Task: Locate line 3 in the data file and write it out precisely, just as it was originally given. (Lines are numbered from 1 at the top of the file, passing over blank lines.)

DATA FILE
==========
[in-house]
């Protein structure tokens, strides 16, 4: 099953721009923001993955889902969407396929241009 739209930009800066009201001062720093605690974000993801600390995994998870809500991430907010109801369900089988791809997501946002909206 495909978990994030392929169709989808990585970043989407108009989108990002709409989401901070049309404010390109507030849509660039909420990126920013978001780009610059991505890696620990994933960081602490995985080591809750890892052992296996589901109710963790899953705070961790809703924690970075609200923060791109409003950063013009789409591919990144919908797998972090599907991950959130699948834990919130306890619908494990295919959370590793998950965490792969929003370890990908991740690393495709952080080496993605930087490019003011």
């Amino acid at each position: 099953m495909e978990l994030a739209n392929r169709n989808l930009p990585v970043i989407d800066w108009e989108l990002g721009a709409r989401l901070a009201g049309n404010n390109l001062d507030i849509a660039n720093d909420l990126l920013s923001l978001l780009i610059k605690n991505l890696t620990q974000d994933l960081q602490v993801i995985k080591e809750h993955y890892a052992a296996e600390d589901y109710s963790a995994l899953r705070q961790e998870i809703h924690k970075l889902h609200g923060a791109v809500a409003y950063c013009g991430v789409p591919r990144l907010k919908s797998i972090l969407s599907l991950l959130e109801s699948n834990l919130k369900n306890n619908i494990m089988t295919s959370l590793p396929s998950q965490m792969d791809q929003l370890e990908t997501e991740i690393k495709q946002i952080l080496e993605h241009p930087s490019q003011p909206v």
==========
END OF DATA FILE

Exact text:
């Amino acid at each position: 099953m495909e978990l994030a739209n392929r169709n989808l930009p990585v970043i989407d800066w108009e989108l990002g721009a709409r989401l901070a009201g049309n404010n390109l001062d507030i849509a660039n720093d909420l990126l920013s923001l978001l780009i610059k605690n991505l890696t620990q974000d994933l960081q602490v993801i995985k080591e809750h993955y890892a052992a296996e600390d589901y109710s963790a995994l899953r705070q961790e998870i809703h924690k970075l889902h609200g923060a791109v809500a409003y950063c013009g991430v789409p591919r990144l907010k919908s797998i972090l969407s599907l991950l959130e109801s699948n834990l919130k369900n306890n619908i494990m089988t295919s959370l590793p396929s998950q965490m792969d791809q929003l370890e990908t997501e991740i690393k495709q946002i952080l080496e993605h241009p930087s490019q003011p909206v």